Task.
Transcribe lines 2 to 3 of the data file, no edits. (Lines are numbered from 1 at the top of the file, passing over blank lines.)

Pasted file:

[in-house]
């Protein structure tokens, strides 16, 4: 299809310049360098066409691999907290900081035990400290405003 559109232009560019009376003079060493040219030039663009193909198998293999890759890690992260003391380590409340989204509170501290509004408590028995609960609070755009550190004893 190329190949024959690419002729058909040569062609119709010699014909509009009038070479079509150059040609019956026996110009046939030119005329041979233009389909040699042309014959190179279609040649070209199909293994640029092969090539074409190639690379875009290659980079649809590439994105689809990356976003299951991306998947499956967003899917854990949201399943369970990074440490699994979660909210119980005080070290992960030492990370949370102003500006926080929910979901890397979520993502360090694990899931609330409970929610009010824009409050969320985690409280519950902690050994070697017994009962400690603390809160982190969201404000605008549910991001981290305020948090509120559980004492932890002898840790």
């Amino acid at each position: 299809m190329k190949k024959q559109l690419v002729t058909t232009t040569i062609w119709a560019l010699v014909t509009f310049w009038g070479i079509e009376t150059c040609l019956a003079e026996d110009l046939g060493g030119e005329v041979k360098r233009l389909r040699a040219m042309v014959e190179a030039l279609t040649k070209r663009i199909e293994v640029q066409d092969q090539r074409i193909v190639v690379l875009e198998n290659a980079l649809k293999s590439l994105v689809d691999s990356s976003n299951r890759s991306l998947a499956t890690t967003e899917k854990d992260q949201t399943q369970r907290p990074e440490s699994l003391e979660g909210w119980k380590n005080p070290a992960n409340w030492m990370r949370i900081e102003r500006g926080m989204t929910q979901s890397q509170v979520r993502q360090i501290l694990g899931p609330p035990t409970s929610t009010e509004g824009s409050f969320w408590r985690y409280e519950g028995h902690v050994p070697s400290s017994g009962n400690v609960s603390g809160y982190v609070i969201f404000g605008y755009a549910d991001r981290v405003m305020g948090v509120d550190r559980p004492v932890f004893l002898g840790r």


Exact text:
């Protein structure tokens, strides 16, 4: 299809310049360098066409691999907290900081035990400290405003 559109232009560019009376003079060493040219030039663009193909198998293999890759890690992260003391380590409340989204509170501290509004408590028995609960609070755009550190004893 190329190949024959690419002729058909040569062609119709010699014909509009009038070479079509150059040609019956026996110009046939030119005329041979233009389909040699042309014959190179279609040649070209199909293994640029092969090539074409190639690379875009290659980079649809590439994105689809990356976003299951991306998947499956967003899917854990949201399943369970990074440490699994979660909210119980005080070290992960030492990370949370102003500006926080929910979901890397979520993502360090694990899931609330409970929610009010824009409050969320985690409280519950902690050994070697017994009962400690603390809160982190969201404000605008549910991001981290305020948090509120559980004492932890002898840790």
């Amino acid at each position: 299809m190329k190949k024959q559109l690419v002729t058909t232009t040569i062609w119709a560019l010699v014909t509009f310049w009038g070479i079509e009376t150059c040609l019956a003079e026996d110009l046939g060493g030119e005329v041979k360098r233009l389909r040699a040219m042309v014959e190179a030039l279609t040649k070209r663009i199909e293994v640029q066409d092969q090539r074409i193909v190639v690379l875009e198998n290659a980079l649809k293999s590439l994105v689809d691999s990356s976003n299951r890759s991306l998947a499956t890690t967003e899917k854990d992260q949201t399943q369970r907290p990074e440490s699994l003391e979660g909210w119980k380590n005080p070290a992960n409340w030492m990370r949370i900081e102003r500006g926080m989204t929910q979901s890397q509170v979520r993502q360090i501290l694990g899931p609330p035990t409970s929610t009010e509004g824009s409050f969320w408590r985690y409280e519950g028995h902690v050994p070697s400290s017994g009962n400690v609960s603390g809160y982190v609070i969201f404000g605008y755009a549910d991001r981290v405003m305020g948090v509120d550190r559980p004492v932890f004893l002898g840790r």